There were nuts, but not like yesterday. There were maybe 35 nuts. I think we are off the plateau and on our way down the slippery slope to having no more nuts at all to collect. We could trade the nuts at Mana Ohana or a neighbor, but growing your own tasty protein along the driveway is too important to us. Macs are almost 10% protein. With some careful restraint these nuts we have should take us into the holidays and through the winter solstice. I'll be looking forward to a warm roasted treat on a rainy winter night.

3 comments :

  1. Thanks so much, Juan, for reporting your hands-on experience using macadamias. This is the kind of knowledge that will be so important to all residents of Hawaii in the decades to come.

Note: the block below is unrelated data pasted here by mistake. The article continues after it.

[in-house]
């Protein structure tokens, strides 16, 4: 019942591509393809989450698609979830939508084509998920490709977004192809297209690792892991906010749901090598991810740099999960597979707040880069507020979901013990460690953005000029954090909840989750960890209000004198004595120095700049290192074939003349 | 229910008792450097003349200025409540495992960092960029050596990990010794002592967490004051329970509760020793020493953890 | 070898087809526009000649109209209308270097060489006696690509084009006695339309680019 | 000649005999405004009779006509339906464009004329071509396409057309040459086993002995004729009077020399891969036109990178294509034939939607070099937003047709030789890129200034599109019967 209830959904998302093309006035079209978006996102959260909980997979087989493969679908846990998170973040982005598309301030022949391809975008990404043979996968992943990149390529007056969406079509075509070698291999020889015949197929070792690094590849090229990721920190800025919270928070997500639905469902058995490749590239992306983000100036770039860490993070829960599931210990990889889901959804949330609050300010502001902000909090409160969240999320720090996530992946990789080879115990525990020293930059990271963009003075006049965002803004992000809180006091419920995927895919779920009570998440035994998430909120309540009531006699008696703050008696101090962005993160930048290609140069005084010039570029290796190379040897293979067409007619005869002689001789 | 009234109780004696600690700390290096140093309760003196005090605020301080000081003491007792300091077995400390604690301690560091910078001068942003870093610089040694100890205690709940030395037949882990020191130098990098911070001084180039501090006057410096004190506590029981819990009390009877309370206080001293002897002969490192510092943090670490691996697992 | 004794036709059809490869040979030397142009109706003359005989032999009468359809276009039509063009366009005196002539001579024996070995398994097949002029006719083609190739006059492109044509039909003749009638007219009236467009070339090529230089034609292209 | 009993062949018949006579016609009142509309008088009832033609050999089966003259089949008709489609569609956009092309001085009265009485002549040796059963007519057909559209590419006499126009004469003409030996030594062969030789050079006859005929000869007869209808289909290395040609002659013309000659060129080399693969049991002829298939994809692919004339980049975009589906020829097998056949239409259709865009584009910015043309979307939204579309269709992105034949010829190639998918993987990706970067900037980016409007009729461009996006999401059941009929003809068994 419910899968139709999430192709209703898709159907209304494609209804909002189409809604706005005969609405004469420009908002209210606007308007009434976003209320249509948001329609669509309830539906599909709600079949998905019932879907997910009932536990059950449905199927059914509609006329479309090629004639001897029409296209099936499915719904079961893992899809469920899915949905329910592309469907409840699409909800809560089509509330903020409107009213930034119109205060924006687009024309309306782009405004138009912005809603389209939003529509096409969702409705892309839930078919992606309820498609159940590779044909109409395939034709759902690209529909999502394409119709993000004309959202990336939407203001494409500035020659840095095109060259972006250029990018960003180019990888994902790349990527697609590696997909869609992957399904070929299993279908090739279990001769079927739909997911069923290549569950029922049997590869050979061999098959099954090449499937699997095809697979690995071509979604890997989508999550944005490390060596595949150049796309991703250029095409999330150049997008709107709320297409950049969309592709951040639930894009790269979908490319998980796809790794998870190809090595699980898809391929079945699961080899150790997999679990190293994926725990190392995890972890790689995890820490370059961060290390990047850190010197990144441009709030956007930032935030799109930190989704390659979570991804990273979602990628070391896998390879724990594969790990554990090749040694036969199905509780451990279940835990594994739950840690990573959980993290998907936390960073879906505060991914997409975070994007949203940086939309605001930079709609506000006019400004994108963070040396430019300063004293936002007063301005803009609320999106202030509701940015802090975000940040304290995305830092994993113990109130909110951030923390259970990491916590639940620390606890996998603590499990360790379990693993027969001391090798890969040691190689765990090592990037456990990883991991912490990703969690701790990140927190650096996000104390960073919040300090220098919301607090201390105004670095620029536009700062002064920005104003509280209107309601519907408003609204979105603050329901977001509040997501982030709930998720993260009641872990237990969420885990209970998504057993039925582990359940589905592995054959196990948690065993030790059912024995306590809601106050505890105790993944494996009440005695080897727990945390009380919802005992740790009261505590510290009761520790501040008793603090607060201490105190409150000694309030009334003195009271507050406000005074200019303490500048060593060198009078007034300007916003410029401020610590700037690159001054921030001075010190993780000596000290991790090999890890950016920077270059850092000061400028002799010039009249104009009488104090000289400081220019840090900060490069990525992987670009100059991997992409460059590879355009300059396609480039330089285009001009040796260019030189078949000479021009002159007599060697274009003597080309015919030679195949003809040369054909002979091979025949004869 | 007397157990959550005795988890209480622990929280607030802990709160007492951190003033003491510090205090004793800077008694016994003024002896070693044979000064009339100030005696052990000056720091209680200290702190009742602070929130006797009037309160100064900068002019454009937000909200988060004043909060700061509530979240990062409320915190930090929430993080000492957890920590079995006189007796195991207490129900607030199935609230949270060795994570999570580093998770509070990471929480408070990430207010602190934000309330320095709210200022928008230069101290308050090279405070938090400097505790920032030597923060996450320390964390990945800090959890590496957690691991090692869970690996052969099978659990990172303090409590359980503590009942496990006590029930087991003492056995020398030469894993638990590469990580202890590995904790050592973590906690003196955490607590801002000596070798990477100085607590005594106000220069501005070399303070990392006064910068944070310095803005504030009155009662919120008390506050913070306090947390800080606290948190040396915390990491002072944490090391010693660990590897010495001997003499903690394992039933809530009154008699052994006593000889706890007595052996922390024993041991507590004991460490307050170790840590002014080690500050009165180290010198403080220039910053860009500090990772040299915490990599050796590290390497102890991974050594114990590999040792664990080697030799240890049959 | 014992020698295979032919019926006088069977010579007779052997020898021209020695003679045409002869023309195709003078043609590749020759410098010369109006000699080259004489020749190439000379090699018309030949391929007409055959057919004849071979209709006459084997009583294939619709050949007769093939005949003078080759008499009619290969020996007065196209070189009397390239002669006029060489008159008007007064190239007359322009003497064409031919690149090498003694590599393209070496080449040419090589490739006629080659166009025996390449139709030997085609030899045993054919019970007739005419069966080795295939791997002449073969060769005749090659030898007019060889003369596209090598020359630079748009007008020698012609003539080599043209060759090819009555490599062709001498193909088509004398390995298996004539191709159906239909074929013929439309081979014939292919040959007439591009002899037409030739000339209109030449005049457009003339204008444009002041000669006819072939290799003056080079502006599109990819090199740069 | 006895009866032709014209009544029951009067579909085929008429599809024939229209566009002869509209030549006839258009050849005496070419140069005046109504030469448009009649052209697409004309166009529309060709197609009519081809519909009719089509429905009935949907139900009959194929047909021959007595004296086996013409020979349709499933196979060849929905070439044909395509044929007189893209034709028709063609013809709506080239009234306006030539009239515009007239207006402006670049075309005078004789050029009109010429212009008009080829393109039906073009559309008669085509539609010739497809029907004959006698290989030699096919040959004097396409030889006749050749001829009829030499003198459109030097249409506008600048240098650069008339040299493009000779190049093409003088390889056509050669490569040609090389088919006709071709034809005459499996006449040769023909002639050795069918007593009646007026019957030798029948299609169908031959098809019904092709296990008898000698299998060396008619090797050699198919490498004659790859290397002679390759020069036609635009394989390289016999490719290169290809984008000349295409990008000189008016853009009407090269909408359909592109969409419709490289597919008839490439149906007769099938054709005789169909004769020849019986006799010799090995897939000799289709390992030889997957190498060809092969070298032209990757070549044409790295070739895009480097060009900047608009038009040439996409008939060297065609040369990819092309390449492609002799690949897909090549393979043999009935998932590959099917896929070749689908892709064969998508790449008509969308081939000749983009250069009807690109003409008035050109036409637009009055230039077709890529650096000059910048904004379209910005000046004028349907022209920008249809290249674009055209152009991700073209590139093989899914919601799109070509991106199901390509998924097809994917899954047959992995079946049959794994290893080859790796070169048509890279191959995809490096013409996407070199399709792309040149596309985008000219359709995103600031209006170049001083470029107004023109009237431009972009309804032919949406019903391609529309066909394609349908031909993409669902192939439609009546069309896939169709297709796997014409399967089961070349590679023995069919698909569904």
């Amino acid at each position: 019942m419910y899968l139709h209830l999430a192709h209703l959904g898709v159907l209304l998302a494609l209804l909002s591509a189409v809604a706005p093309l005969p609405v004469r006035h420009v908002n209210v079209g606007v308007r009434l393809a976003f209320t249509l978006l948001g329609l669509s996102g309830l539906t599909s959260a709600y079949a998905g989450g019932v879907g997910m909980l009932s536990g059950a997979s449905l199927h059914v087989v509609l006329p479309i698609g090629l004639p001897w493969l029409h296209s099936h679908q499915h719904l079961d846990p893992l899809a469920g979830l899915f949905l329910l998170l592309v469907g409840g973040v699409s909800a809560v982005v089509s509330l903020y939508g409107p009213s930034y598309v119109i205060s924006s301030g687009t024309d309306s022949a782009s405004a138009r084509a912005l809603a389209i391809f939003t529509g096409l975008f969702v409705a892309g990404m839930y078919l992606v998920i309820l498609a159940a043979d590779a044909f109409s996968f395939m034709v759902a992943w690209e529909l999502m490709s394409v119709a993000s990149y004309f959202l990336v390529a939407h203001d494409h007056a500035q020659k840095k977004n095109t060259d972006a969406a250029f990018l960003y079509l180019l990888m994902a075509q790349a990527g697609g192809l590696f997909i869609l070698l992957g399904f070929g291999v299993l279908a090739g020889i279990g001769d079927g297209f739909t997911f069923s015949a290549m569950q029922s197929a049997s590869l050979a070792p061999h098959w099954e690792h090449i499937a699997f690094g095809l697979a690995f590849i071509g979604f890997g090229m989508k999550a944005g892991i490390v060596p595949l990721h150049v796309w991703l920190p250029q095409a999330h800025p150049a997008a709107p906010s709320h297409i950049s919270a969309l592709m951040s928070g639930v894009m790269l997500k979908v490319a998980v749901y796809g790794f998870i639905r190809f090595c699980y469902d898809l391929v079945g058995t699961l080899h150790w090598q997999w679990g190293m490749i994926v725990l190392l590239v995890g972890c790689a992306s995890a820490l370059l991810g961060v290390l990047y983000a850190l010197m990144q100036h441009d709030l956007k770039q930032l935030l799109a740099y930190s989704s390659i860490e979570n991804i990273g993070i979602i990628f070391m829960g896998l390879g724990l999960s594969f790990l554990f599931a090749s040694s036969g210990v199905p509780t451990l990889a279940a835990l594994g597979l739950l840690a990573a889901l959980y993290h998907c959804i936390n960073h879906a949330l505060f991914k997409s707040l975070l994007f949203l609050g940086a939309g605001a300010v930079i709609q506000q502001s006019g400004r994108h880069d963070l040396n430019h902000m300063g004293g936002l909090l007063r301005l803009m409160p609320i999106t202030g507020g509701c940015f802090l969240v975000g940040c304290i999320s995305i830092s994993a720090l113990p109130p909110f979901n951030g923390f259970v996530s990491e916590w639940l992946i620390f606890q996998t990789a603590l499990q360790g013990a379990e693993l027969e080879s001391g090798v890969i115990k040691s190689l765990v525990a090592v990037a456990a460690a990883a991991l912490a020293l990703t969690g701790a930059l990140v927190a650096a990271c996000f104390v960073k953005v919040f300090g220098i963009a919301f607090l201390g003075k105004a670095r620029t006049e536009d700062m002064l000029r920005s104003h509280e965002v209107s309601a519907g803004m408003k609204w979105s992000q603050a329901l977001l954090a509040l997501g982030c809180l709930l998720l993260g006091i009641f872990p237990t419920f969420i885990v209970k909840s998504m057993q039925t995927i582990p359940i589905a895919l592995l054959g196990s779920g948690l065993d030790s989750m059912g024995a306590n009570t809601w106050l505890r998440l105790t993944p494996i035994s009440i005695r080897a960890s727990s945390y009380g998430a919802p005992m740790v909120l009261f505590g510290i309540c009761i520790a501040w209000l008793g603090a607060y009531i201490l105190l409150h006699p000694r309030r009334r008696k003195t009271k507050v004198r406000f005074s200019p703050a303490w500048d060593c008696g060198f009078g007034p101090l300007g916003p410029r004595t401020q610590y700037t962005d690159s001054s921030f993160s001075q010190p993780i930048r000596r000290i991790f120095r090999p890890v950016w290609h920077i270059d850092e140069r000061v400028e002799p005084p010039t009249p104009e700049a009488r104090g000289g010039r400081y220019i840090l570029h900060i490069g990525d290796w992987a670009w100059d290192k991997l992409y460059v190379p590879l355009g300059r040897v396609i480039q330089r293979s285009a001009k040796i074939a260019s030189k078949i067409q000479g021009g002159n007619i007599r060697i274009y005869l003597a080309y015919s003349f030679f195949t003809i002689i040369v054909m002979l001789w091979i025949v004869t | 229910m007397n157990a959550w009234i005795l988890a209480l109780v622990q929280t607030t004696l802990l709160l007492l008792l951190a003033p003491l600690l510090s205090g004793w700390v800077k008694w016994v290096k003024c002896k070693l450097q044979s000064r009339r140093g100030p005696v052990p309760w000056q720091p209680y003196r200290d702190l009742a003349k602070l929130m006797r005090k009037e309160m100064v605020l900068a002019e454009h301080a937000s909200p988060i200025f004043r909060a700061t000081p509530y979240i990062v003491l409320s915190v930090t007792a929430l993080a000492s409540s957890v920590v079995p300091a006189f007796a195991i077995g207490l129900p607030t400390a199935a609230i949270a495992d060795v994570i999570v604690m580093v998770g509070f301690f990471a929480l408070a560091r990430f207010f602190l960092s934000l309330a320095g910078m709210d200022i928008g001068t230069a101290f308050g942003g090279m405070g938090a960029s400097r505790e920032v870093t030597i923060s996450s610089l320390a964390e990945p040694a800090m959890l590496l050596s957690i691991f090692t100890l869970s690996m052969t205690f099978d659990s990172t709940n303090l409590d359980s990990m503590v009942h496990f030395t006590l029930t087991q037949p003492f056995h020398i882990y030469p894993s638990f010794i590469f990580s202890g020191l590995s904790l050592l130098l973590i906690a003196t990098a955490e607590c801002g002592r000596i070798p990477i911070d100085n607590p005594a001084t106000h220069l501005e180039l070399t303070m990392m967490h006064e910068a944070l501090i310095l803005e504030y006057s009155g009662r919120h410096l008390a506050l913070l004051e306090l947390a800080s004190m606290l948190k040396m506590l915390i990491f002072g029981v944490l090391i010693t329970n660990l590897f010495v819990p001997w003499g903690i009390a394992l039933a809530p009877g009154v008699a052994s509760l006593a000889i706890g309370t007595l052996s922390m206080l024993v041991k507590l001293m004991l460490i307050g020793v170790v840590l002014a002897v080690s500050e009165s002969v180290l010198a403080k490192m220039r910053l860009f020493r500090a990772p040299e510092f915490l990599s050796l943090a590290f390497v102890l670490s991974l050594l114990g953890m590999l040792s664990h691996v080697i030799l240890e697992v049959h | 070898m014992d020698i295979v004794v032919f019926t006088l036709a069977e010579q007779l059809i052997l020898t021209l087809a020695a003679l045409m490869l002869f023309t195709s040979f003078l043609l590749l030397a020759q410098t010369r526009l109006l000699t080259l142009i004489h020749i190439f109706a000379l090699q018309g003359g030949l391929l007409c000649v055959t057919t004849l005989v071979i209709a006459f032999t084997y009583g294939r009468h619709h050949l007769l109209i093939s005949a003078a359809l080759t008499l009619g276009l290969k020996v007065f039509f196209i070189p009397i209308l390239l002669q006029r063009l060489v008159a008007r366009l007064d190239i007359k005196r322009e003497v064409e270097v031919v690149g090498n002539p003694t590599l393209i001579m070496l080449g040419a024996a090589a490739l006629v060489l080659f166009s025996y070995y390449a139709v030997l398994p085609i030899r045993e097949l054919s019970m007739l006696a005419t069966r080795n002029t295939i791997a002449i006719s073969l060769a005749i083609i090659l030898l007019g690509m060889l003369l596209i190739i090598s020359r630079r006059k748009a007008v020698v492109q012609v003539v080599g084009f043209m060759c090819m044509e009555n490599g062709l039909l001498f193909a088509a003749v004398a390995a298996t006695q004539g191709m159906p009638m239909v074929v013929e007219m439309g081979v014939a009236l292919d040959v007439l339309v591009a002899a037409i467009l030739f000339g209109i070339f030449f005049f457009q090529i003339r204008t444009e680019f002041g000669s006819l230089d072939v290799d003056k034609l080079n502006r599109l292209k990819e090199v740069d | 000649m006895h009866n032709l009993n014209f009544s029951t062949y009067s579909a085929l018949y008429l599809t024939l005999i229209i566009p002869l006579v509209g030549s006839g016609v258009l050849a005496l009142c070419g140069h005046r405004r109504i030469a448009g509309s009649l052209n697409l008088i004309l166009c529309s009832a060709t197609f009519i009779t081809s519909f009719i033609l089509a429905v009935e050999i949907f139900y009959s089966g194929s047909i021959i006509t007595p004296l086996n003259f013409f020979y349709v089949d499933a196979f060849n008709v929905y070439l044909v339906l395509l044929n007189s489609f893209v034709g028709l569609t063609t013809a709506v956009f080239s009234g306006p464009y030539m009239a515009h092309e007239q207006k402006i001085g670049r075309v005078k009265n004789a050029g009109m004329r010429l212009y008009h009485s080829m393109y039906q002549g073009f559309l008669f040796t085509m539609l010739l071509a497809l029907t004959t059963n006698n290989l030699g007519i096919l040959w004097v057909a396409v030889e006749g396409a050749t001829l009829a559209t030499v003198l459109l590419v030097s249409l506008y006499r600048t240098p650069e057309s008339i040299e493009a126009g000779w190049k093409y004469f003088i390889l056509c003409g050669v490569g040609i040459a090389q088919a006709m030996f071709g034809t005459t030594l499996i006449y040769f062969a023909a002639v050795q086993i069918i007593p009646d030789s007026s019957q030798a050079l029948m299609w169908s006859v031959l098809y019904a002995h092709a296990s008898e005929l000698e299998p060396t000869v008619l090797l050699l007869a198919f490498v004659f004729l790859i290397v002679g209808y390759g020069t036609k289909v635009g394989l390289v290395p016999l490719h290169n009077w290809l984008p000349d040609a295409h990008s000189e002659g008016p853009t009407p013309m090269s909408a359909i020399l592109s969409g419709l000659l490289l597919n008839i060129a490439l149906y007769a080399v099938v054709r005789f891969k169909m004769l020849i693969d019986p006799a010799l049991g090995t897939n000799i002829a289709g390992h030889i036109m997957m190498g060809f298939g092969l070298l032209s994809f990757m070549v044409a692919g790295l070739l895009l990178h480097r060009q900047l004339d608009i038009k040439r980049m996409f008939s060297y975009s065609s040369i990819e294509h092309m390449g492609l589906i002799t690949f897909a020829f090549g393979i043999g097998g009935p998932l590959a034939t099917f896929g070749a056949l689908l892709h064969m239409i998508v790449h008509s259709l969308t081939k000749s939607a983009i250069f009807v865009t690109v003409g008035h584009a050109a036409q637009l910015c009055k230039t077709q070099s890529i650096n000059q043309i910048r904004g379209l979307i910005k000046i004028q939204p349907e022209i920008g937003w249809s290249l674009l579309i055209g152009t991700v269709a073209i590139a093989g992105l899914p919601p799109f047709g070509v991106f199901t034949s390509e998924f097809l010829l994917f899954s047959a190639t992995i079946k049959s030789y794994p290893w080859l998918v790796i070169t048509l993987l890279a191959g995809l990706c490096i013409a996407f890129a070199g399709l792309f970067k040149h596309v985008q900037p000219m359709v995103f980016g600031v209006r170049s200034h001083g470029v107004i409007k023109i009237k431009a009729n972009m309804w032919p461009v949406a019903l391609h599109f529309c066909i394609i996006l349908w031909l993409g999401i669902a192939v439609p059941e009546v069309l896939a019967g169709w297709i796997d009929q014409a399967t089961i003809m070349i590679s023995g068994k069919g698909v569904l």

Planting food trees, and using dooryard crops for food is a critical part of adapting to our future on these islands "in the middle of nowhere'.
    Our several mac trees are only a few years old, so not yet bearing nuts, but I am grateful to learn practical things about using macs from your personal experience.
    Please keep writing these kinds of articles,
    they serve our common need for self-sufficiency
    here on Kauai.
    Warm regards,
    Jenny,
    in Wailua

    ReplyDelete
  2. Mahalo Jenny,

    Your kind words are inspiring and I will heed your suggestion. I'm now working on an article about processing plantain cooking bananas and a followup to our chicken egg laying article. I have an idea for a green fruit recipe article too.

    Best you all on the Puna eastside.

    From Kona southside.

    Juan

    ReplyDelete
  3. I bought their nut cracker. All I have to do is to paint the wood with one or two clear coat. It is the best mac's nut cracker. The tray is excellent idea. The nuts don't run around any more.

    ReplyDelete